Security Awareness Blog

New iPhone Addresses 2 of top 7 Human Risks

In February of this year we released some initial research highlighting what we believe to be the Top 7 Human Risks. By top human risks, we mean the human risks that are the most commonly shared amongst most organizations, this is where many security awareness programs should start. The new iPhone/iOS release by Apple addresses two of these top human risks.

  1. Updating: Surprisingly, one of the most common human risks we discovered is most people have no idea that updating their operating systems or apps helps keep them secure. If people think of updating at all, they only think in terms of new features or functionality. Updating is becoming more and more critical, especially as people telecommute and organizations support BYOD (Bring Your Own Device). The new iPhone/iOS7 address this human risk by adding automatic updating. Yes, auto-updating may not be the best solution for some organizations (especially where availability is mission critical - such as financial, health care or industrial control systems). However for the millions, if not billions, of ordinary smartphone users around the world, auto-updating is just what they need. People no longer have to worry about this issue as it helps ensure their devices are current, eliminating most known vulnerabilities.
  2. Authentication: The second feature I'm excited about is biometrics, the use of fingerprints. Passwords are one of the most broken authentication methods we have, they continue to bewilder most ordinary computer users, and to be honest even me at times. Apple has attempted to eliminate many of the issues of passwords with a fingerprint reader. Now Apple's implementation of biometrics has developed some controversy as a team of researchers were able to bypass it. Of course they could bypass it, once you have physical control of a device, no security is perfect. The question becomes (and many security professionals seem to forget this point) is the security 'good enough'? For the ordinary computer user who is totally overwhelmed with all the different rules and processes concerning passwords, I feel biometrics is a great option. Marc Rogers has an excellent blog demonstrating actually just how difficult, time consuming and specialized the attacks is. If you are concerned about targeted attacks coming from highly skilled threats, such as nation state, then no, Apple's biometric implementation may not be the security mechanism you want to use (though depending on the password/PIN used, fingerprints still may be more resistant then a password brute force attack). But if you are like millions of ordinary smartphone users around the world, many of whom who have not even enabled passwords, I feel this is a dramatic step forward.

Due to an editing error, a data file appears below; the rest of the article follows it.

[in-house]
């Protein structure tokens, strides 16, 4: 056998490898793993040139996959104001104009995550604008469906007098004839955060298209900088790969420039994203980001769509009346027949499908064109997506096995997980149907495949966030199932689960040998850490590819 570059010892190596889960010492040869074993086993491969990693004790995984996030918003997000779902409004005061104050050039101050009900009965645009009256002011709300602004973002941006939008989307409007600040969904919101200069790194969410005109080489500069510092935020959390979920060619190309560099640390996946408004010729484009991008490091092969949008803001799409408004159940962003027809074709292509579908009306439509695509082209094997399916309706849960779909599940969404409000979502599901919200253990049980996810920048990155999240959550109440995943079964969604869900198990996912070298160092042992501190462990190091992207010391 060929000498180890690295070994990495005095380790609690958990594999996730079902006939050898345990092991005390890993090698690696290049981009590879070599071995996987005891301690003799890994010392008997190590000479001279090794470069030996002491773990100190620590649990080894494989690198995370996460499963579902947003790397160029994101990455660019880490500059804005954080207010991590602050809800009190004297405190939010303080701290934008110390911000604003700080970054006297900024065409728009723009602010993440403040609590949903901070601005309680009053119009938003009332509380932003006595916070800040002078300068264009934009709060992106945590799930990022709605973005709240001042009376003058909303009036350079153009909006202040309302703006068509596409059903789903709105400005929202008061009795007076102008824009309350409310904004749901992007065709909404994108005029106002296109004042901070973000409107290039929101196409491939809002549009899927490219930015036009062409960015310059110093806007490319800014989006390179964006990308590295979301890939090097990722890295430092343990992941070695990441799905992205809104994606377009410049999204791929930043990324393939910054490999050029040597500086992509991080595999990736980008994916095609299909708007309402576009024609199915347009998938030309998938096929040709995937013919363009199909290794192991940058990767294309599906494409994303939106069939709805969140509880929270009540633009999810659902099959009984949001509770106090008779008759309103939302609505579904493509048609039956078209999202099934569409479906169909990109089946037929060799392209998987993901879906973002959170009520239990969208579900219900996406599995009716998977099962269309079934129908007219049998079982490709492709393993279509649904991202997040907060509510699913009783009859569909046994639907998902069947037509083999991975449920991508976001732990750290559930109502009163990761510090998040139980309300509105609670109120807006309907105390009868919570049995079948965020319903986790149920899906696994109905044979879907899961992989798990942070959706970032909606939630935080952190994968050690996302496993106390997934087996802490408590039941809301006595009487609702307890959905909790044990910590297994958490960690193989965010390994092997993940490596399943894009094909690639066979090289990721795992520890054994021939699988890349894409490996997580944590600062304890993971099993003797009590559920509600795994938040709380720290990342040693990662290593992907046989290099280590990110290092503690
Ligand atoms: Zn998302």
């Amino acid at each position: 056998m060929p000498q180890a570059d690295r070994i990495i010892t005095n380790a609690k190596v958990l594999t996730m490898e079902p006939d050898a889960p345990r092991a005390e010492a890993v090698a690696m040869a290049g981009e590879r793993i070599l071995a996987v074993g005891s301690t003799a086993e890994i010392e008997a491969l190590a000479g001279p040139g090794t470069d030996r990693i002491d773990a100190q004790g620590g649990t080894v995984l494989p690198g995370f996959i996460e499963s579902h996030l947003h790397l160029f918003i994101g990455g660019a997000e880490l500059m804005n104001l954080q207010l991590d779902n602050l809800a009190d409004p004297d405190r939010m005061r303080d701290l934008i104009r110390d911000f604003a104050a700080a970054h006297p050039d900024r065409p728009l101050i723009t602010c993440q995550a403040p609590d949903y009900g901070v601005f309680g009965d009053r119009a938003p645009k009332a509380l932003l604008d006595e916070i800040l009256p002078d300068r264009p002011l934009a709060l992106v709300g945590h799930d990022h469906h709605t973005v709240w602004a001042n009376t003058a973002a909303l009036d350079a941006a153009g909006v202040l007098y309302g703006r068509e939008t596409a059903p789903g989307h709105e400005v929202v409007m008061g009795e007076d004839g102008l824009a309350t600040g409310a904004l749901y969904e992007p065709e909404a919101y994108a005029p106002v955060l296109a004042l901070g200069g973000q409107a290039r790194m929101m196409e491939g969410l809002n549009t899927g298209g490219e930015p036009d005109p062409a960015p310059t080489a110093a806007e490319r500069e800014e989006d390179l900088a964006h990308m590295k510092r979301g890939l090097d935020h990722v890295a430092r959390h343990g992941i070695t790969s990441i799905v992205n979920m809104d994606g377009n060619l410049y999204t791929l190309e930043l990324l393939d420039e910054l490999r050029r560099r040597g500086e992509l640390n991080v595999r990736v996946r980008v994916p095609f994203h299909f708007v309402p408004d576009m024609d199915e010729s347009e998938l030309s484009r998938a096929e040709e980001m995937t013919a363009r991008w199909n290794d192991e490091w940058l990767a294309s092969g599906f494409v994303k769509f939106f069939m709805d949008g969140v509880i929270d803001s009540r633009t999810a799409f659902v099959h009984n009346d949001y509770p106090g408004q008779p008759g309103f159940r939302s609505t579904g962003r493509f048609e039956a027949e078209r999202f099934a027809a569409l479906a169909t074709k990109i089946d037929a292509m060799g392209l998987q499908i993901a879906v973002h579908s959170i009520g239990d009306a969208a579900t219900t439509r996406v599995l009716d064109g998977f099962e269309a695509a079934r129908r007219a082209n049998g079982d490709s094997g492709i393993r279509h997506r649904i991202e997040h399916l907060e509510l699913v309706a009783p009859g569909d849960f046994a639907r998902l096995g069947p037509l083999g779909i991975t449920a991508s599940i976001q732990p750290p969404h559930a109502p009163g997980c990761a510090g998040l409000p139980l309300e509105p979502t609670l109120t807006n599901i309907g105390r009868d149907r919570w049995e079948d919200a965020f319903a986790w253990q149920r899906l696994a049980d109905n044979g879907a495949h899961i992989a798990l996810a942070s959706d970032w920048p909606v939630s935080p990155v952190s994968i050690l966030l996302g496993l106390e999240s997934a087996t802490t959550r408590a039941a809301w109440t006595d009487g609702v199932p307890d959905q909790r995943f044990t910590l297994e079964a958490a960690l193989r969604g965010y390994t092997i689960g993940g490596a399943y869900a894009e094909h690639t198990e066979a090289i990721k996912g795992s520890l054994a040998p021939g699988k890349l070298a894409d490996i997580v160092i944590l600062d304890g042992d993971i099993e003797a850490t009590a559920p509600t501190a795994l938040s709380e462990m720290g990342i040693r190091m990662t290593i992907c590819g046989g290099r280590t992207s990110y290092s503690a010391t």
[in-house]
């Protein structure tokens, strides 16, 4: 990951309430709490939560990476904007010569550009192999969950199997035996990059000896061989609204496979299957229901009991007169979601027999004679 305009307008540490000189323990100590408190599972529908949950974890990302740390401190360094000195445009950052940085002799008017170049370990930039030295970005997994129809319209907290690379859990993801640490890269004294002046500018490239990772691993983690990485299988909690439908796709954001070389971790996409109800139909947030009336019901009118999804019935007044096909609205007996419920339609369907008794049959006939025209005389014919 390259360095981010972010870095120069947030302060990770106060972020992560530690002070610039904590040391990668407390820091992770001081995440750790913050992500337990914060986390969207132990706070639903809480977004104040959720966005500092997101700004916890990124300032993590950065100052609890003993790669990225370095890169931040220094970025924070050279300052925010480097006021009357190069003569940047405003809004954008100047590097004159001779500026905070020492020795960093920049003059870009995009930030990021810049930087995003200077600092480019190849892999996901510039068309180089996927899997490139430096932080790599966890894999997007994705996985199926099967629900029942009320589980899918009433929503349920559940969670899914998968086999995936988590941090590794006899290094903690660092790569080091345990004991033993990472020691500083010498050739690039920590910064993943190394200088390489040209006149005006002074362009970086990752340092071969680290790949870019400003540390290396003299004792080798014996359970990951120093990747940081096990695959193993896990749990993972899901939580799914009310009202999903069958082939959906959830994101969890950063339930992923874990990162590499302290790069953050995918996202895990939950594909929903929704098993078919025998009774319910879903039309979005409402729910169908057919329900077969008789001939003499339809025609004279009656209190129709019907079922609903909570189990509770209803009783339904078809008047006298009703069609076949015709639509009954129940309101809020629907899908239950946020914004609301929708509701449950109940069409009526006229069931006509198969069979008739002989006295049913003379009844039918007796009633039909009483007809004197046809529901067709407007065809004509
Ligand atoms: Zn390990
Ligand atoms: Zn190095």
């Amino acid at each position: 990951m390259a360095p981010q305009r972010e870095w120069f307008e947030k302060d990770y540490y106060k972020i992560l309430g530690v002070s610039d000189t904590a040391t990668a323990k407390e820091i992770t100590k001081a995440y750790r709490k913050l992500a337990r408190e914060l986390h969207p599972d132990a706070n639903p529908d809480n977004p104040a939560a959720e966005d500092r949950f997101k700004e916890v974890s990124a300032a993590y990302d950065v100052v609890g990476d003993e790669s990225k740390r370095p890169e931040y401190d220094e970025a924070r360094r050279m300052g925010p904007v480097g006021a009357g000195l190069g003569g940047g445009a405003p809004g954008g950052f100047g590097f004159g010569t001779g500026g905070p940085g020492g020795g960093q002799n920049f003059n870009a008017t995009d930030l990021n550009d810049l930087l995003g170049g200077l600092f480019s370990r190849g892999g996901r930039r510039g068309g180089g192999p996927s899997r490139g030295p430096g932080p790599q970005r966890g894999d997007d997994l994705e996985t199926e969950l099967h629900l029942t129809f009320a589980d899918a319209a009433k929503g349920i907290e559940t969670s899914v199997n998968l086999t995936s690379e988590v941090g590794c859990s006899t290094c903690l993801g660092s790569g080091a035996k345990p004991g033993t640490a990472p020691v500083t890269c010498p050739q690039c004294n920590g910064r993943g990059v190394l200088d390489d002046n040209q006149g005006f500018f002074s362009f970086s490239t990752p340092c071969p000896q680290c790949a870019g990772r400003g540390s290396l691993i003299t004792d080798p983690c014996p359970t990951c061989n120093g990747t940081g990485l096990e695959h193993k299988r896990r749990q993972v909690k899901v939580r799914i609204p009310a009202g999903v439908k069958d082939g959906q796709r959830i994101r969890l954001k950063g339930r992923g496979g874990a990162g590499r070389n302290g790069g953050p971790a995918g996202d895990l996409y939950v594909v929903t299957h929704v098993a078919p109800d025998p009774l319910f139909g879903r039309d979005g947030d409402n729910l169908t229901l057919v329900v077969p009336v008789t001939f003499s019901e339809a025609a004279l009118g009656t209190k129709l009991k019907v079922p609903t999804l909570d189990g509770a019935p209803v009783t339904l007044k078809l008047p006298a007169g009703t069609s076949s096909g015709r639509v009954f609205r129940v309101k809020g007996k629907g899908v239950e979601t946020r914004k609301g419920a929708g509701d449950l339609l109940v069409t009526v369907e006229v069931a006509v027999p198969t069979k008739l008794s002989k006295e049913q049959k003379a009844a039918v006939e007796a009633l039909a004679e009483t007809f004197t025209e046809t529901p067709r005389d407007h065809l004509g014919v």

Keep in mind, these features addressing human issues is not just limited to iOS, other vendors are making great strides in this area. One of my favorite is how Google is making two-step verification easy to use and universal in many applications (once again, addressing one of the top human risks). We must always remember that for ordinary computer users, no security will be perfect. But what I'm learning is for ordinary computer users, anything that is simple and/or automatic, is usually good enough. And when you are talking about millions, if not billions of users, that is a big deal.

 

 

 

 

2 Comments

Posted October 9, 2013 at 6:15 PM | Permalink | Reply

HJohn

@: from the linked article:

Posted October 10, 2013 at 3:38 PM | Permalink | Reply

HJohn

Apologies, somehow most of my entire comment didn't go through.
In any case, I was responding to the linked article that said the fingerprint scanner should be avoided because it can be compromised. I disagreed. Just because a security mechanism isn't perfect doesn't mean it has no value.
First, those who broke it physically had the phone, and physically had a fingerprint from a glass. If you can't steal the phone, you can't do this attack. And if you steal or find a lost phone, you may not have the fingerprint.
Second, the methods to bypass security are not going to be easily done by an unauthorized person. They are physical, logistical, and technical requirements that a person who finds your phone may not have.
Third, why is it many apply a standard of perfection to technology but not other areas? Do we decided not to lock our doors because we hear a news story of a thief breaking in through a window? Do we stop locking our cars because locks can be picked? Do we freely disclose our SSN because there are other ways to obtain it? Of course not, because we understand the value in making it more difficult for unauthorized persons. So, why do we not see it that way in the technical world?
If my phone is lost or stolen, I'd rather someone have to jump through a few hoops than just peruse it with ease.